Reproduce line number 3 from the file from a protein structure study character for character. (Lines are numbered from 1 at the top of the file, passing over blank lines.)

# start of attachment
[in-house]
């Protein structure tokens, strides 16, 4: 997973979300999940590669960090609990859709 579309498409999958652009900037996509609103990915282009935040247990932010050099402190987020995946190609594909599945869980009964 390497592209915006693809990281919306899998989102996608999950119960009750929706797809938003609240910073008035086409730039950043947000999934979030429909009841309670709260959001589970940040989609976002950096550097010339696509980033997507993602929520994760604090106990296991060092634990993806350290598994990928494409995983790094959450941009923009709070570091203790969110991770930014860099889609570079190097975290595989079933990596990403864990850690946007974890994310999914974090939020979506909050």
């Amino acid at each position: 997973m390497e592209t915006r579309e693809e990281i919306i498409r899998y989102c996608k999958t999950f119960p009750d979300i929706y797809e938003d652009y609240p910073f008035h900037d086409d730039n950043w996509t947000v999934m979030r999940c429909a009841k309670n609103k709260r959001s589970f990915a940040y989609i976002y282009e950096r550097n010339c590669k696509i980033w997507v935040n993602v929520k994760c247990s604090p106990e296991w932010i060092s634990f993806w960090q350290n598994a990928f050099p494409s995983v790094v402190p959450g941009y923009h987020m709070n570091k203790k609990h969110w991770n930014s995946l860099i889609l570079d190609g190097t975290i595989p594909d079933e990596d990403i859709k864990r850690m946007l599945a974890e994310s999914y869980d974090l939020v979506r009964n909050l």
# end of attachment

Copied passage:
């Amino acid at each position: 997973m390497e592209t915006r579309e693809e990281i919306i498409r899998y989102c996608k999958t999950f119960p009750d979300i929706y797809e938003d652009y609240p910073f008035h900037d086409d730039n950043w996509t947000v999934m979030r999940c429909a009841k309670n609103k709260r959001s589970f990915a940040y989609i976002y282009e950096r550097n010339c590669k696509i980033w997507v935040n993602v929520k994760c247990s604090p106990e296991w932010i060092s634990f993806w960090q350290n598994a990928f050099p494409s995983v790094v402190p959450g941009y923009h987020m709070n570091k203790k609990h969110w991770n930014s995946l860099i889609l570079d190609g190097t975290i595989p594909d079933e990596d990403i859709k864990r850690m946007l599945a974890e994310s999914y869980d974090l939020v979506r009964n909050l």